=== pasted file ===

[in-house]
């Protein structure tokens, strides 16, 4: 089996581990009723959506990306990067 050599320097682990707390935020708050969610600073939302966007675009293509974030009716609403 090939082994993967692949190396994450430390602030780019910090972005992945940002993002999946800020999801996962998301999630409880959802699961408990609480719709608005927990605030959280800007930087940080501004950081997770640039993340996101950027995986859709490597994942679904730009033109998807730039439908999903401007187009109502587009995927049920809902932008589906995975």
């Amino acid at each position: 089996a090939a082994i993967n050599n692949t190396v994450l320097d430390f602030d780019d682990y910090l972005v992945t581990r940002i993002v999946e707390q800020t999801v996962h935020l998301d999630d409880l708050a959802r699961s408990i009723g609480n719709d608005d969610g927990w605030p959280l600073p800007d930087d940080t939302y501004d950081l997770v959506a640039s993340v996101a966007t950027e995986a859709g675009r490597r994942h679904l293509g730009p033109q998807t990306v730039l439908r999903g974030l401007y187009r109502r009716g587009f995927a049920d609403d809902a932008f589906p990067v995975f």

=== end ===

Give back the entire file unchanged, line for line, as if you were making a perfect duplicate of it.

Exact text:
[in-house]
């Protein structure tokens, strides 16, 4: 089996581990009723959506990306990067 050599320097682990707390935020708050969610600073939302966007675009293509974030009716609403 090939082994993967692949190396994450430390602030780019910090972005992945940002993002999946800020999801996962998301999630409880959802699961408990609480719709608005927990605030959280800007930087940080501004950081997770640039993340996101950027995986859709490597994942679904730009033109998807730039439908999903401007187009109502587009995927049920809902932008589906995975």
């Amino acid at each position: 089996a090939a082994i993967n050599n692949t190396v994450l320097d430390f602030d780019d682990y910090l972005v992945t581990r940002i993002v999946e707390q800020t999801v996962h935020l998301d999630d409880l708050a959802r699961s408990i009723g609480n719709d608005d969610g927990w605030p959280l600073p800007d930087d940080t939302y501004d950081l997770v959506a640039s993340v996101a966007t950027e995986a859709g675009r490597r994942h679904l293509g730009p033109q998807t990306v730039l439908r999903g974030l401007y187009r109502r009716g587009f995927a049920d609403d809902a932008f589906p990067v995975f």